Baba Risi’s Court – Teasha Okoh

We put up a deal for purchasing Golden Sands  at a discount on Lushdeals this evening and immediately two copies were snapped up. Na discount una dey wait for? Anyway, if you’ve enjoyed free fiction on this blog and you never buy my book, you better buy it here now without fail here http://lushdeals.com/golden-sands-by-tunde-leye They’ll deliver to your doorstep for a token. The discount is available only for 2weeks. Snoop around the Lushdeals site, they have fantastic discount deals. Alright, so enjoy the rambunctious Baba Risi.

Baba Risi 2

The Aljazeera thing, as well as Baba Risi’s immunity to the gangster’s bullet had made the court even more popular, such that these days, it was full even for the smallest of cases. The entrance fee had gone up to N150 for sitting and N100 for standing and Rosco was not smiling as he collected his money.

The case today was between the teacher at the local secondary school called Bros Okoh and the mum of one of his students. Okoh was a yellow, squat man who had biceps that rivaled those of Rosco, and a Hitler moustache. He was the sports master in the school and well known as the punisher of the school. He was even more feared by the students than the principal or his vice – the fear of his cane was the beginning of wisdom amongst the students.

Mama Collins had brought the complaint earlier and Baba Risi was going to dismiss the case until he saw the boy. Even when his boys dealt with someone, the scars were nowhere near kind of patterns on the boy’s back. He had immediately convened court and the word had gone through the school and neighborhood. The court was packed full of teachers, students and parents who had all had kids flogged ruthlessly by Bros in the past, but had not done anything out of fear of their child being asked to leave the school.

“Bros, na you flog this pikin, Collins like this?” Baba Risi asked, masking how vexed he was at the man who still carried himself like a teacher before his students in his courtroom.

“I am a strict disciplinarian, and I believe that sparing the rod spoils the child. We don’t want our children to grow up into unruly touts, hence I am the iron hand that makes sure they don’t. so, to answer your question, yes, I flogged the sense into that unruly student this morning.”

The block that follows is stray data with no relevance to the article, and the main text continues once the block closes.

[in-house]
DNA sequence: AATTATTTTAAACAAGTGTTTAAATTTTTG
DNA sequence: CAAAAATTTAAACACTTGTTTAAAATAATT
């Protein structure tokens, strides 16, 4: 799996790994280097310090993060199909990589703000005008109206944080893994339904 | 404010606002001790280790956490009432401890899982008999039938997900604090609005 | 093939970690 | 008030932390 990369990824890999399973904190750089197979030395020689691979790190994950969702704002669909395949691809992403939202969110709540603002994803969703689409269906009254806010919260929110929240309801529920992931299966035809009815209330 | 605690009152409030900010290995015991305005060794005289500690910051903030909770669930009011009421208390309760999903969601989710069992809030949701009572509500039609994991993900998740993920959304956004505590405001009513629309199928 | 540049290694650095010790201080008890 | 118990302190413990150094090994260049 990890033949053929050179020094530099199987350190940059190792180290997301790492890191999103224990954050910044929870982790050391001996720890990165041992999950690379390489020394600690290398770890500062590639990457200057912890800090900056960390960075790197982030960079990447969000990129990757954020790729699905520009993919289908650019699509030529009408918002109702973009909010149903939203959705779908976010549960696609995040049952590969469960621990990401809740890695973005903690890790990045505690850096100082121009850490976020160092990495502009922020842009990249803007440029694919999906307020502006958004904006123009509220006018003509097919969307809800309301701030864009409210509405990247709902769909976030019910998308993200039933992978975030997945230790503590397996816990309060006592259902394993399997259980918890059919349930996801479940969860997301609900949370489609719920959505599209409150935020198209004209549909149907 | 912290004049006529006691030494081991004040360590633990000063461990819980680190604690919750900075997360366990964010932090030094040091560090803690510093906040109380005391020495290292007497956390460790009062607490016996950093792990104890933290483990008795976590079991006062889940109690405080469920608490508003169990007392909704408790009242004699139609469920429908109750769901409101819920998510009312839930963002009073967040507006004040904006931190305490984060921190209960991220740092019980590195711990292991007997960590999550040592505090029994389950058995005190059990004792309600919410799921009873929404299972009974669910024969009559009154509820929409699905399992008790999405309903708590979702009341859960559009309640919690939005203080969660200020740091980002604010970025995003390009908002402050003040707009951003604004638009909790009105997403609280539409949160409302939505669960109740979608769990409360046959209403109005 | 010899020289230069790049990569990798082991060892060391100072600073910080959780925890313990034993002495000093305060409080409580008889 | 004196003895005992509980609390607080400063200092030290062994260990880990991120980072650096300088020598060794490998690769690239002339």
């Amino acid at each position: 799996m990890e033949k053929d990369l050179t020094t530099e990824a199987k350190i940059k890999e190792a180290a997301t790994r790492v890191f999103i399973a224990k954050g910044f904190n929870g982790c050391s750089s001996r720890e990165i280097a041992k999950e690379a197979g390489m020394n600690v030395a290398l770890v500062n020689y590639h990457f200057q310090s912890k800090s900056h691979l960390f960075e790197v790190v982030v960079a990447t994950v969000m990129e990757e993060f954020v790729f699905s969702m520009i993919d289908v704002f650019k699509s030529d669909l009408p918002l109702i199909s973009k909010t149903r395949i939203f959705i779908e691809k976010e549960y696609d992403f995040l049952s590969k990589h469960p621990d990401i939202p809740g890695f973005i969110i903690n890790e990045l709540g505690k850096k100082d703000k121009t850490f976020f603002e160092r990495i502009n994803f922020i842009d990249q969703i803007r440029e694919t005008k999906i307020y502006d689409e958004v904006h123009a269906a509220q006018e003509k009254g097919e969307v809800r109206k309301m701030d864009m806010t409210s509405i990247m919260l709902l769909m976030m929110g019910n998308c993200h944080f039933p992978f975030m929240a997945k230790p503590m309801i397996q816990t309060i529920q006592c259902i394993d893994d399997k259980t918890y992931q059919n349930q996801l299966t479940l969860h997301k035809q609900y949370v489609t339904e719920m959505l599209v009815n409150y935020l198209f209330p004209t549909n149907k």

“Which foolish sense? You wan kill pikin for me, you say you dey discipline am. Even Cele people, when dem wan flog winch commot for person body no go flog am like that!” Mama Collin shouted.

“Woman, will you shut your uneducated mouth!” Bros thundered. “It is when parents like you refuse to do their jobs that leave the hard task of using our iron hand to bend them back onto the right path, so they will not end up as garage touts.”

Rosco seethed where he was. It would seem this foolish teacher had forgotten that he was in a court of those very garage touts he had been disparaging since he first opened his mouth. He made up his mind to teach the man a lesson.

“So, wetin this pikin do wey make you beat am like this?”

“The rule in the school is that students should not bring any mobile phone in. this unruly student, who must have stolen a mobile phone, brought one in. And then went ahead to watch television, IN THE SCHOOL PREMISES on the phone. What umbrum! What rascality!  

“So na because he bring phone come school, na him you beat am like that?” Baba Risi asked. Then he turned to Mama Collins and commanded “bring the boy, make you off him shirt make people see”

A smallish boy of about thirteen came forward gingerly, fear written all over his eyes as he passed his teacher. Bros enjoyed the fear he inspired in the kids. As the boy passed, he growled at him and the boy jumped. He laughed, a hearty laugh, looking around, expecting others to join him in laughter as people in the staff room did when he did such. But here, he was met with solid stolid gazes.

“What is tickling your fancy, oga teasha?” Baba Risi asked and general laughter broke out in the court, drowning Bros’ attempts at responding. The teacher kept quiet after this. Here, in this court, the teacher had to know that it was he, Baba Risi that was his lordship.

When Mama Collins removed the boy’s shirt, Baba Risi beckoned to Rosco “take the boy round court, make everybody see this teasha discipline for ordinary bringing phone come school.”

As Rosco obeyed, various oohs and aahs came from the crowd as they saw the cane scars on his back.

Baba Risi asked the people “this one good so?”

The overwhelming shout of “NO!” startled Bros Okoh. He had thought that his methods were popular with parents who brought their wards to him with lavish gifts so he could be their “guardian” and teachers who brought their errant students to him for punishing.